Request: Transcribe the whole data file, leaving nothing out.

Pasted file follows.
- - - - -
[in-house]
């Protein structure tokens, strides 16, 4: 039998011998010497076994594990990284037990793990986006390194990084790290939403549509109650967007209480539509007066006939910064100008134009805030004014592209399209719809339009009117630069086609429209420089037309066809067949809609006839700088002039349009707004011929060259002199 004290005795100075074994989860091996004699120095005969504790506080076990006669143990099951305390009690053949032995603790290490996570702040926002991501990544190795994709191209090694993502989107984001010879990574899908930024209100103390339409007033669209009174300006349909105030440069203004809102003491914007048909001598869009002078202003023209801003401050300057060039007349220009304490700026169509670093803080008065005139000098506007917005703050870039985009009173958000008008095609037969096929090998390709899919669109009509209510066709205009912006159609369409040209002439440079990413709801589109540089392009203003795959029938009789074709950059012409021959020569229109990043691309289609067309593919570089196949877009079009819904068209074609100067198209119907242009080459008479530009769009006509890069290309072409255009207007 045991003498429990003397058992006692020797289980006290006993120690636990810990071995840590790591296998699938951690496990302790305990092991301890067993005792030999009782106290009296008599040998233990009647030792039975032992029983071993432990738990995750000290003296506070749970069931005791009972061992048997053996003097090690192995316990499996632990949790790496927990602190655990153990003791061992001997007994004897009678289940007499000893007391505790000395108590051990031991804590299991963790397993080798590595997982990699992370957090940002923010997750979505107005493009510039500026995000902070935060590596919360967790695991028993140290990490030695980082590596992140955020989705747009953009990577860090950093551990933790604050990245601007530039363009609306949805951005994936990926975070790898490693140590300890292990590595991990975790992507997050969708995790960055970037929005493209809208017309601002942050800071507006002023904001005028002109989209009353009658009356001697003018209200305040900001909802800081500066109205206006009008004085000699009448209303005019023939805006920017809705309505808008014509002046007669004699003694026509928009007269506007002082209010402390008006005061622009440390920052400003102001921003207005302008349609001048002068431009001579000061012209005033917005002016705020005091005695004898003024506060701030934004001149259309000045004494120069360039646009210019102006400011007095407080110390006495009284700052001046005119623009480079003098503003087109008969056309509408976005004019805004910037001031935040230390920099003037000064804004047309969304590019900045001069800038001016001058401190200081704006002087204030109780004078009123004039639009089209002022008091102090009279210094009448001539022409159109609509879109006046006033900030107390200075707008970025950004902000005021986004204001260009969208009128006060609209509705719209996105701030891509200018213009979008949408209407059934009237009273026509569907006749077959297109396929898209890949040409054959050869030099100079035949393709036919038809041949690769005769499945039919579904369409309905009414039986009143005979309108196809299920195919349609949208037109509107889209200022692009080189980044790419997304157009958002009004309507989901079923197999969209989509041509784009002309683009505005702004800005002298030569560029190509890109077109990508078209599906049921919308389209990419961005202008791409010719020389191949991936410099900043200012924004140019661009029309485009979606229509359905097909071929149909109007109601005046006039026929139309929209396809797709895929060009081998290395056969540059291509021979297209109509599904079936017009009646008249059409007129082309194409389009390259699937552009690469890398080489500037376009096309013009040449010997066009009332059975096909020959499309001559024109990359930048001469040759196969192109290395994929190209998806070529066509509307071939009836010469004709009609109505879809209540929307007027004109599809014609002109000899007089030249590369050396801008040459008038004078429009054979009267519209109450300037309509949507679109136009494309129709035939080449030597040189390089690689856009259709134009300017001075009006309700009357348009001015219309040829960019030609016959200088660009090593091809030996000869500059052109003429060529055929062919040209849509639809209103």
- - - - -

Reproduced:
[in-house]
């Protein structure tokens, strides 16, 4: 039998011998010497076994594990990284037990793990986006390194990084790290939403549509109650967007209480539509007066006939910064100008134009805030004014592209399209719809339009009117630069086609429209420089037309066809067949809609006839700088002039349009707004011929060259002199 004290005795100075074994989860091996004699120095005969504790506080076990006669143990099951305390009690053949032995603790290490996570702040926002991501990544190795994709191209090694993502989107984001010879990574899908930024209100103390339409007033669209009174300006349909105030440069203004809102003491914007048909001598869009002078202003023209801003401050300057060039007349220009304490700026169509670093803080008065005139000098506007917005703050870039985009009173958000008008095609037969096929090998390709899919669109009509209510066709205009912006159609369409040209002439440079990413709801589109540089392009203003795959029938009789074709950059012409021959020569229109990043691309289609067309593919570089196949877009079009819904068209074609100067198209119907242009080459008479530009769009006509890069290309072409255009207007 045991003498429990003397058992006692020797289980006290006993120690636990810990071995840590790591296998699938951690496990302790305990092991301890067993005792030999009782106290009296008599040998233990009647030792039975032992029983071993432990738990995750000290003296506070749970069931005791009972061992048997053996003097090690192995316990499996632990949790790496927990602190655990153990003791061992001997007994004897009678289940007499000893007391505790000395108590051990031991804590299991963790397993080798590595997982990699992370957090940002923010997750979505107005493009510039500026995000902070935060590596919360967790695991028993140290990490030695980082590596992140955020989705747009953009990577860090950093551990933790604050990245601007530039363009609306949805951005994936990926975070790898490693140590300890292990590595991990975790992507997050969708995790960055970037929005493209809208017309601002942050800071507006002023904001005028002109989209009353009658009356001697003018209200305040900001909802800081500066109205206006009008004085000699009448209303005019023939805006920017809705309505808008014509002046007669004699003694026509928009007269506007002082209010402390008006005061622009440390920052400003102001921003207005302008349609001048002068431009001579000061012209005033917005002016705020005091005695004898003024506060701030934004001149259309000045004494120069360039646009210019102006400011007095407080110390006495009284700052001046005119623009480079003098503003087109008969056309509408976005004019805004910037001031935040230390920099003037000064804004047309969304590019900045001069800038001016001058401190200081704006002087204030109780004078009123004039639009089209002022008091102090009279210094009448001539022409159109609509879109006046006033900030107390200075707008970025950004902000005021986004204001260009969208009128006060609209509705719209996105701030891509200018213009979008949408209407059934009237009273026509569907006749077959297109396929898209890949040409054959050869030099100079035949393709036919038809041949690769005769499945039919579904369409309905009414039986009143005979309108196809299920195919349609949208037109509107889209200022692009080189980044790419997304157009958002009004309507989901079923197999969209989509041509784009002309683009505005702004800005002298030569560029190509890109077109990508078209599906049921919308389209990419961005202008791409010719020389191949991936410099900043200012924004140019661009029309485009979606229509359905097909071929149909109007109601005046006039026929139309929209396809797709895929060009081998290395056969540059291509021979297209109509599904079936017009009646008249059409007129082309194409389009390259699937552009690469890398080489500037376009096309013009040449010997066009009332059975096909020959499309001559024109990359930048001469040759196969192109290395994929190209998806070529066509509307071939009836010469004709009609109505879809209540929307007027004109599809014609002109000899007089030249590369050396801008040459008038004078429009054979009267519209109450300037309509949507679109136009494309129709035939080449030597040189390089690689856009259709134009300017001075009006309700009357348009001015219309040829960019030609016959200088660009090593091809030996000869500059052109003429060529055929062919040209849509639809209103």